General 1 April 2019
There are more than 250 people working in digital health at the University of Queensland (UQ), spread across nine research Centres and Schools. In collaboration with industry, Queensland Health, individual health services and hospitals, they cover the digital health spectrum from data ethics to end user experience.
When the Digital Health CRC (DHCRC) was announced in July 2018, UQ took the opportunity to draw that digital health community together.
“The establishment of the DHCRC was a catalyst for us to bring together expertise from across UQ to make a contribution to the growing digital health sector,” says Professor Len Gray, Director at the Centre for Health Services Research.
“While there were already many strong relationships across research groups, we made an effort to identify everyone working in the digital health space and establish a virtual network. We knew we wanted to be ready for when DHCRC projects were announced.”
UQ’s researchers cover wide ranges in patient age, health stage and distance, too.
Professor Anthony Smith, Director at the Centre for Online Health, is currently running a project in telepaediatrics, while several of Professor Gray’s projects involve aged care telehealth and structured assessment systems.
In the Cancer Prevention Research Centre, Director Professor Elizabeth Eakin and Co-Director Associate Professor Genevive Healy are working on cloud-based platforms to deliver individualised behaviour-change messaging at scale (Propelo™) and generate practice-based evidence of successful research interventions (Wildfyre™).
Over in the Centre for Research in Telerehabilitation RECOVER Injury Research Centre, co-directors Professors Deborah Theodoros and Trevor Russell, oversee the world’s earliest and most comprehensive telerehabilitation program. Other projects in their field include developing new rehabilitation delivery models to keep patients engaged in their recovery over the long term.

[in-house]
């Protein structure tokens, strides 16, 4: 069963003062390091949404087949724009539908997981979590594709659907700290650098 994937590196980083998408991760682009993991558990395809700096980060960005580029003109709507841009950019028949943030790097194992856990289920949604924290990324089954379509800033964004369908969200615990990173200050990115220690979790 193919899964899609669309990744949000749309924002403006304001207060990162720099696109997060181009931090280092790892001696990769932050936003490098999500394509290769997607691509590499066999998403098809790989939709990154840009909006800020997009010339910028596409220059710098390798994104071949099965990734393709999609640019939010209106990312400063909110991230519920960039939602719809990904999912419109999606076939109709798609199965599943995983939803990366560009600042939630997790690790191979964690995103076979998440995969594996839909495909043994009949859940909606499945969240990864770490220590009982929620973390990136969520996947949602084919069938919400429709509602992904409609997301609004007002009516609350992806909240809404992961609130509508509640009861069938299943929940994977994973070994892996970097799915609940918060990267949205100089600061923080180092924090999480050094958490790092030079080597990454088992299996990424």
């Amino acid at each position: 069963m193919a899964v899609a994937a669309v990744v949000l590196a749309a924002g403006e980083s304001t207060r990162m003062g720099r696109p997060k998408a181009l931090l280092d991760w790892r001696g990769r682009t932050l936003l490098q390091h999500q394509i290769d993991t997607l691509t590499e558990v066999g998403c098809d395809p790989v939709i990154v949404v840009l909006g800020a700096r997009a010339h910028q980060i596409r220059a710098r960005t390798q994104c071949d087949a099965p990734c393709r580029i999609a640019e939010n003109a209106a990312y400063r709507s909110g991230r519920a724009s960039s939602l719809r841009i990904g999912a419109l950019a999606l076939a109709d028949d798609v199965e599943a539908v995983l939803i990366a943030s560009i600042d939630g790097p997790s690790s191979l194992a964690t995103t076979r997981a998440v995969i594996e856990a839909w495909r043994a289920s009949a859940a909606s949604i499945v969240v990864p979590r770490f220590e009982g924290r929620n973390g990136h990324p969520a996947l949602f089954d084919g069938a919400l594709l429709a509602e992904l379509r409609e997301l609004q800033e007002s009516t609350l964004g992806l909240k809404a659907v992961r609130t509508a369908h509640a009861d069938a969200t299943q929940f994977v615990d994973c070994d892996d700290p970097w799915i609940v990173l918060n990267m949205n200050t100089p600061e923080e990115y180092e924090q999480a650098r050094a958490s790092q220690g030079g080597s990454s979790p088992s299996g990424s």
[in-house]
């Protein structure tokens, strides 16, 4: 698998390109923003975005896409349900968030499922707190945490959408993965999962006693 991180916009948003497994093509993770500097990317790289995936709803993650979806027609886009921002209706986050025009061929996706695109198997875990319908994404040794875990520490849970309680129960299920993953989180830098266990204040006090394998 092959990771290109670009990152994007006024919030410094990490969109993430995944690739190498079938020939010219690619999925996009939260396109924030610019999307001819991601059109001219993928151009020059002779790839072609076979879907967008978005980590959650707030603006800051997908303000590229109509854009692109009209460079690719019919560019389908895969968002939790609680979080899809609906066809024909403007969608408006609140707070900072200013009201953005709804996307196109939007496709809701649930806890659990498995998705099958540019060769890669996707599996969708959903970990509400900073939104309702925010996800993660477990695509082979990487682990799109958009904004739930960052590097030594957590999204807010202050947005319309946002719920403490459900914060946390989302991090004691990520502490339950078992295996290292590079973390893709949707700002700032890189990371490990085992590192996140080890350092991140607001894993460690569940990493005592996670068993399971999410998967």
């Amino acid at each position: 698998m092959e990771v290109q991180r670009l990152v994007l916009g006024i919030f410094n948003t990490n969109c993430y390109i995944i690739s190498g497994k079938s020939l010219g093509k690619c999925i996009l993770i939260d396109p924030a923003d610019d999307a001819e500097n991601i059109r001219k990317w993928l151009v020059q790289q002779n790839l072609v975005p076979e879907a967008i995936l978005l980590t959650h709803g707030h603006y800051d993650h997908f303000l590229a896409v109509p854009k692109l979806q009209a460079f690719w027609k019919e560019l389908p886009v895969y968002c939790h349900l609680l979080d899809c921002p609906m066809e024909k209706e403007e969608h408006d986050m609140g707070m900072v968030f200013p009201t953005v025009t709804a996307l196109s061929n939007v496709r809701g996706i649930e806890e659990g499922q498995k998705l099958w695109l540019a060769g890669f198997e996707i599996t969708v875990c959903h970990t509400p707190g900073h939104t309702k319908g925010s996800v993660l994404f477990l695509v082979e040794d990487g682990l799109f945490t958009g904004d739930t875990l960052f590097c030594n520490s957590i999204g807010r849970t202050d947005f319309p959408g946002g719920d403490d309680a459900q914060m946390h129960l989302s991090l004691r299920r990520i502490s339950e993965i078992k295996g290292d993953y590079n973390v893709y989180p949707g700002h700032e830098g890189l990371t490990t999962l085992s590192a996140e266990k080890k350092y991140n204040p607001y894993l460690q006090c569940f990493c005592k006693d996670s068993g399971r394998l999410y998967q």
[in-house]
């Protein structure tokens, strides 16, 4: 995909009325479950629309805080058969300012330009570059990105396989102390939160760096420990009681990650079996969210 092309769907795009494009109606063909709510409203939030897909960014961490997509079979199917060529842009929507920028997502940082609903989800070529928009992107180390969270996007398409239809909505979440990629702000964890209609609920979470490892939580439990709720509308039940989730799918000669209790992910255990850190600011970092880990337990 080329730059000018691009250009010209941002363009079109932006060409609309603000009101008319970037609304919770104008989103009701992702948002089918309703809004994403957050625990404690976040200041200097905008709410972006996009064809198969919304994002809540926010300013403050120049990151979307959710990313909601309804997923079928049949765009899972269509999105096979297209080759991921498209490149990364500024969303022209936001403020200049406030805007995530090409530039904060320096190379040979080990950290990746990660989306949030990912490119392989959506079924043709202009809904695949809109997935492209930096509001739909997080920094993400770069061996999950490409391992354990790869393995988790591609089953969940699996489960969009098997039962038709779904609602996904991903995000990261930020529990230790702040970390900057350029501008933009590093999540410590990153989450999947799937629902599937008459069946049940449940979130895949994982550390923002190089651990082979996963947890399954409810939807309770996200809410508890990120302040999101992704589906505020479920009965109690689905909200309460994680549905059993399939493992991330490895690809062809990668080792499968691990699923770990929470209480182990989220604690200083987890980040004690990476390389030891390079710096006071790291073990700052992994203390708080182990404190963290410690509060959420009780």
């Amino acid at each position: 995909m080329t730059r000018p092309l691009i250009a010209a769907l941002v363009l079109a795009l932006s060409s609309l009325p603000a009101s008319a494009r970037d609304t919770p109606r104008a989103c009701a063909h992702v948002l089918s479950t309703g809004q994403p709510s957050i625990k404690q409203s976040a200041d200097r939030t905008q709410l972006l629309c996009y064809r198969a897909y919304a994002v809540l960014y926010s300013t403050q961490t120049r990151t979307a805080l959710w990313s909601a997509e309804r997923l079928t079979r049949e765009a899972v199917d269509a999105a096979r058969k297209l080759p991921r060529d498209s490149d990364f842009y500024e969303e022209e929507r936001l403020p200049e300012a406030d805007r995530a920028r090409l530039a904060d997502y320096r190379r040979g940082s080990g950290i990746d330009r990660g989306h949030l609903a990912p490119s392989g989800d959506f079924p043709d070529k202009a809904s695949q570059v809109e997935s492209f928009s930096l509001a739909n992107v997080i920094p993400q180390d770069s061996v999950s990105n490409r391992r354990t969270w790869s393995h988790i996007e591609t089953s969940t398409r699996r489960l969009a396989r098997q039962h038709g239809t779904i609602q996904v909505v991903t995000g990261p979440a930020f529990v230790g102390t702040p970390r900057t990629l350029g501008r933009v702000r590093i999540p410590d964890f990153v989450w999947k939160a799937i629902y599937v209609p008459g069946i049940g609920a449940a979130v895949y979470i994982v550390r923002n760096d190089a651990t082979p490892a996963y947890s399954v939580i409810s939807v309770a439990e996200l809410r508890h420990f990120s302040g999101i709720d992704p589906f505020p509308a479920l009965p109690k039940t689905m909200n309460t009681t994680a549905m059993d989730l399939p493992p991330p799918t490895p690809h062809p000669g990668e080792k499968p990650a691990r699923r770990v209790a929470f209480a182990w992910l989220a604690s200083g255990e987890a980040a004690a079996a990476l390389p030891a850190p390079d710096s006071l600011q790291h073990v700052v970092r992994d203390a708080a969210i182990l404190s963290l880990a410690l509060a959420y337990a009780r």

Dr Guido Zuccon leads the Health Data Science research at the School of Information Technology and Electrical Engineering (ITEE). The school, represented by Professor Janet Wiles, Associate Professor Stephen Viller and many others, has a broader focus on artificial intelligence in various health areas.
With busy research teams approaching digital health from such different angles, finding time to bring everyone together is no mean feat.
“We ran a university wide digital health workshop in January and it was well attended,” says Xianxian Jiang, Business Development & Innovation Partnerships Manager at ITEE.
“Everyone who participated in the workshop took the time to learn about expertise in other research groups. The encouragement and positive feedback at the workshop helped cement a collaborative and positive framework for the network.”
With so much already in place, what is on the cards for Digital Health at UQ this year?
“We are looking forward to strengthening our connections with the health services and the technology sector through the DHCRC,” says Ms Jiang.
“And we are excited that we keep broadening our network as we uncover another researcher at UQ working on a project relating to digital health,” she adds.
Professor Gray agrees that the network will be the key to unlocking the full potential of digital health.
“We know addressing current and future health challenges is difficult because health is so complex. At UQ we know our best chance of success is working together,” he says.
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